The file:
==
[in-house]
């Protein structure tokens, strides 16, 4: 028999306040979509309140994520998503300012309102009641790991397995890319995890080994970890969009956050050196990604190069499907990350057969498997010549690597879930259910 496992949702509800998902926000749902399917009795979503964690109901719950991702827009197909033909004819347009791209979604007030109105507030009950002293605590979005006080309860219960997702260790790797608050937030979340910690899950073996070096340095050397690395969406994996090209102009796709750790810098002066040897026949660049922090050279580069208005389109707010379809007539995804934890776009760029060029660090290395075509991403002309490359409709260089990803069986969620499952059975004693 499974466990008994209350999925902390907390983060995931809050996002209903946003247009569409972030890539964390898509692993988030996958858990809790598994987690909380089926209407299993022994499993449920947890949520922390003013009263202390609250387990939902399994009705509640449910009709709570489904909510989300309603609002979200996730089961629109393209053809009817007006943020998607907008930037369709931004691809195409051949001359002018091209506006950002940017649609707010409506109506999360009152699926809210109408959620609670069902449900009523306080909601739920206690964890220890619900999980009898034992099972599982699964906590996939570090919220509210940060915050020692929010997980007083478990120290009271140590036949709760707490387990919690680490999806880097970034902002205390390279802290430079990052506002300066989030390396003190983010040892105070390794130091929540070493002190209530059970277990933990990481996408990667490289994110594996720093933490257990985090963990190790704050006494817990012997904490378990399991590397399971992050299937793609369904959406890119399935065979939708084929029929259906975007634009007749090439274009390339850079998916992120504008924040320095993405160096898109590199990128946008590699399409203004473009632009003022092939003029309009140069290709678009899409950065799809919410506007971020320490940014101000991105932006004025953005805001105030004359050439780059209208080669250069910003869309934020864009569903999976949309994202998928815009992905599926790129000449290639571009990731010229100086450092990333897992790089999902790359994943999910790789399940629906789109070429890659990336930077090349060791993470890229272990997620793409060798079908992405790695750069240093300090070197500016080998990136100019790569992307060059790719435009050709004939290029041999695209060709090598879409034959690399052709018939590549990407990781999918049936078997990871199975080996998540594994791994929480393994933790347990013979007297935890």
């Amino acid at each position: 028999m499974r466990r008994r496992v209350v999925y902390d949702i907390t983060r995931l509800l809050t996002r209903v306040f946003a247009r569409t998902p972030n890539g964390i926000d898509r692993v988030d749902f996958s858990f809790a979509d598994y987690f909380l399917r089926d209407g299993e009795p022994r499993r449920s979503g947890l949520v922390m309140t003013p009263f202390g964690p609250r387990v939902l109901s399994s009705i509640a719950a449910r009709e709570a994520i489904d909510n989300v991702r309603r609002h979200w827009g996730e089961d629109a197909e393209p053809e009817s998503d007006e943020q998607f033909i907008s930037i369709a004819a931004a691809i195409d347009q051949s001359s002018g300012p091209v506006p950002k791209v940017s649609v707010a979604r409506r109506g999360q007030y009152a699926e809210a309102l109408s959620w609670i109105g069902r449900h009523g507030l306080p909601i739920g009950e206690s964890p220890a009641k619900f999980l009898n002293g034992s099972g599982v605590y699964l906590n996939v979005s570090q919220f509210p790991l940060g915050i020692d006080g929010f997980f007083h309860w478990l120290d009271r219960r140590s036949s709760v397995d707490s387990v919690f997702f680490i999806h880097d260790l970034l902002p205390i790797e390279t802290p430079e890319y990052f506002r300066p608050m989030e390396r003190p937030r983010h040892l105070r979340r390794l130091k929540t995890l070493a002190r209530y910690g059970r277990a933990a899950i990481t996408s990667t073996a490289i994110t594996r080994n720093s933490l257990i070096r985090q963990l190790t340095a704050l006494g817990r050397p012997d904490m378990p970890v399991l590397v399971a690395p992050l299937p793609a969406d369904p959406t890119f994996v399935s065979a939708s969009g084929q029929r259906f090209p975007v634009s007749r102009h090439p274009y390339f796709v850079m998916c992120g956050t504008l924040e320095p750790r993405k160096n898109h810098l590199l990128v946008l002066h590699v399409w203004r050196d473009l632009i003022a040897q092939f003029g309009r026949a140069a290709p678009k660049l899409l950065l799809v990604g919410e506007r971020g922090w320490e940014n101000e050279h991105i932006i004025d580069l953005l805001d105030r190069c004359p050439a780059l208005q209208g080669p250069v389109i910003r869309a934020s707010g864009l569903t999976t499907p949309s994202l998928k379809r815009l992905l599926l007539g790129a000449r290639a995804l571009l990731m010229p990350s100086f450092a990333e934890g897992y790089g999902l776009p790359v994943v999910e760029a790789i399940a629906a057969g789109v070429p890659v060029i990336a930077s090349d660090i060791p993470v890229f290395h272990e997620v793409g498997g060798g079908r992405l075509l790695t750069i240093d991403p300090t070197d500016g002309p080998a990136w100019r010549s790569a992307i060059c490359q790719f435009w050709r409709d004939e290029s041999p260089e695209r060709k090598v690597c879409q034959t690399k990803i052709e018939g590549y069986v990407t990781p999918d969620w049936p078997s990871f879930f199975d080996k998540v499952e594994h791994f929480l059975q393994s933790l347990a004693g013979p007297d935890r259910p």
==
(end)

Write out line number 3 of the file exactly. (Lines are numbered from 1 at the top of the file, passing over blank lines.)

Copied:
């Amino acid at each position: 028999m499974r466990r008994r496992v209350v999925y902390d949702i907390t983060r995931l509800l809050t996002r209903v306040f946003a247009r569409t998902p972030n890539g964390i926000d898509r692993v988030d749902f996958s858990f809790a979509d598994y987690f909380l399917r089926d209407g299993e009795p022994r499993r449920s979503g947890l949520v922390m309140t003013p009263f202390g964690p609250r387990v939902l109901s399994s009705i509640a719950a449910r009709e709570a994520i489904d909510n989300v991702r309603r609002h979200w827009g996730e089961d629109a197909e393209p053809e009817s998503d007006e943020q998607f033909i907008s930037i369709a004819a931004a691809i195409d347009q051949s001359s002018g300012p091209v506006p950002k791209v940017s649609v707010a979604r409506r109506g999360q007030y009152a699926e809210a309102l109408s959620w609670i109105g069902r449900h009523g507030l306080p909601i739920g009950e206690s964890p220890a009641k619900f999980l009898n002293g034992s099972g599982v605590y699964l906590n996939v979005s570090q919220f509210p790991l940060g915050i020692d006080g929010f997980f007083h309860w478990l120290d009271r219960r140590s036949s709760v397995d707490s387990v919690f997702f680490i999806h880097d260790l970034l902002p205390i790797e390279t802290p430079e890319y990052f506002r300066p608050m989030e390396r003190p937030r983010h040892l105070r979340r390794l130091k929540t995890l070493a002190r209530y910690g059970r277990a933990a899950i990481t996408s990667t073996a490289i994110t594996r080994n720093s933490l257990i070096r985090q963990l190790t340095a704050l006494g817990r050397p012997d904490m378990p970890v399991l590397v399971a690395p992050l299937p793609a969406d369904p959406t890119f994996v399935s065979a939708s969009g084929q029929r259906f090209p975007v634009s007749r102009h090439p274009y390339f796709v850079m998916c992120g956050t504008l924040e320095p750790r993405k160096n898109h810098l590199l990128v946008l002066h590699v399409w203004r050196d473009l632009i003022a040897q092939f003029g309009r026949a140069a290709p678009k660049l899409l950065l799809v990604g919410e506007r971020g922090w320490e940014n101000e050279h991105i932006i004025d580069l953005l805001d105030r190069c004359p050439a780059l208005q209208g080669p250069v389109i910003r869309a934020s707010g864009l569903t999976t499907p949309s994202l998928k379809r815009l992905l599926l007539g790129a000449r290639a995804l571009l990731m010229p990350s100086f450092a990333e934890g897992y790089g999902l776009p790359v994943v999910e760029a790789i399940a629906a057969g789109v070429p890659v060029i990336a930077s090349d660090i060791p993470v890229f290395h272990e997620v793409g498997g060798g079908r992405l075509l790695t750069i240093d991403p300090t070197d500016g002309p080998a990136w100019r010549s790569a992307i060059c490359q790719f435009w050709r409709d004939e290029s041999p260089e695209r060709k090598v690597c879409q034959t690399k990803i052709e018939g590549y069986v990407t990781p999918d969620w049936p078997s990871f879930f199975d080996k998540v499952e594994h791994f929480l059975q393994s933790l347990a004693g013979p007297d935890r259910p």